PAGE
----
Haylie Duff, Wilmer Calderon, Adam Daniels
Desecrated has just arrived on VOD courtesy of those indie folks at Uncork'd Entertainment, and it's a film I'd have likely enjoyed a heck of a lot more had I not already seen a similar plot pulled off with much greater success with last year's Sader Ridge. Despite having bigger names, and by bigger names I mean Haylie Duff and Michael Ironside, director Rob Garcia has crafted a fairly straightforward, run-of-the-mill thriller.
Allie (Haylie Duff) sneaks off with some of her friends to her family's super deluxe summer getaway, though she makes sure that daddy (Michael Ironside) doesn't know a thing. The only person around is the property's caretaker, Ben (Gonzalo Menendez), a former Navy officer who takes his job ultra-seriously and may have a raging case of PTSD to go along with it all.
This ain't going to be pretty.
If you were going to make a thriller/horror type flick and decided to have a contest to see how many cliche's you could actually fit into the movie, I'm pretty sure you'd end up with a movie like Desecrated. It's a fairly rare movie where it's the killer that you're actually rooting for, but such is the case with Desecrated, where Menendez's appearance as the ragingly psychotic Ben is easily the film's highlight and Menendez is clearly having a great time of it. Of course, that's part of the problem with the film. Menendez is so creepy and effective that even with the expected clueless young adults it's baffling that they don't just pack their bags up and get the heck out of there.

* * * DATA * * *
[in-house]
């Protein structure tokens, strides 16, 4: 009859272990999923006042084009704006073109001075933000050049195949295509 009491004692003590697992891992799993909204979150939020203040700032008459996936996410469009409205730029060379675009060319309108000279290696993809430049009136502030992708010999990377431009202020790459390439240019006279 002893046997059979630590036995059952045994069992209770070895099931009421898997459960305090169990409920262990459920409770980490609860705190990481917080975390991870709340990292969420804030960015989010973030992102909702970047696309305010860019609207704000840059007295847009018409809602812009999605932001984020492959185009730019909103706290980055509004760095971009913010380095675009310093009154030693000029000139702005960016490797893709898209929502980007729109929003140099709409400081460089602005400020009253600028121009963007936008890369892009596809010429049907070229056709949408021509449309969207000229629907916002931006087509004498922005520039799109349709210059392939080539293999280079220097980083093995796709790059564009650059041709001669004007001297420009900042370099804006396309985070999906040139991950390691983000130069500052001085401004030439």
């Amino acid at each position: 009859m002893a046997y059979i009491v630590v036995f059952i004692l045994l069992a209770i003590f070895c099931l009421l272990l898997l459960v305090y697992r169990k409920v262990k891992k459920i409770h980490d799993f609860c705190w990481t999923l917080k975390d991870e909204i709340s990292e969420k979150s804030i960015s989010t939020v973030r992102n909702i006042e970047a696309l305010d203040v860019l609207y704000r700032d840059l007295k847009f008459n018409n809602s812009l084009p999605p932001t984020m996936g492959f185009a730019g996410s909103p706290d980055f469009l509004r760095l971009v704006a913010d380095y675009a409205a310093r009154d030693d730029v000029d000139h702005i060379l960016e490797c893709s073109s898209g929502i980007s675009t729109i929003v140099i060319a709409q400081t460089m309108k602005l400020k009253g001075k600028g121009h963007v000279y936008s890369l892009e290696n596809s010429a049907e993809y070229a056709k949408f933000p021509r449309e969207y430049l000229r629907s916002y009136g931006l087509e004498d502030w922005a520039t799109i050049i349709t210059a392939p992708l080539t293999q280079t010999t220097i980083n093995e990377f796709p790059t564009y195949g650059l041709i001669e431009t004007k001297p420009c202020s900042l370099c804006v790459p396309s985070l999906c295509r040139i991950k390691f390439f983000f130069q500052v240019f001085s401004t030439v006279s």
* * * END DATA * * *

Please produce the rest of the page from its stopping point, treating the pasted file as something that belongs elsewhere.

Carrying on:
Of course, given the obvious psychosis of Ben it's also a bit baffling how he landed the gig in the first place. But, I digress.
While Allie and her friends for the most part fit the usual stereotypes for this kind of film, Eduardo (Wilmer Calderon) deserves a special mention as one of the more irritating characters to come around in this type of film in quite awhile. It would be interesting to know if the character was actually written this way or if Calderon decided to go for the gusto of making sure his character was the one that everyone wanted to see killed off.
Beyond the satisfaction of watching Menendez, the majority of Desecrated is your fairly standard-issue thriller that you'd likely watch after midnight on Showtime or find hiding on some video store shelf (assuming video stores actually existed much anymore. Sigh). With characters impossible to care about and scenes that for the most part leave little impact, Desecrated disappoints.
Written by Richard Propes
The Independent Critic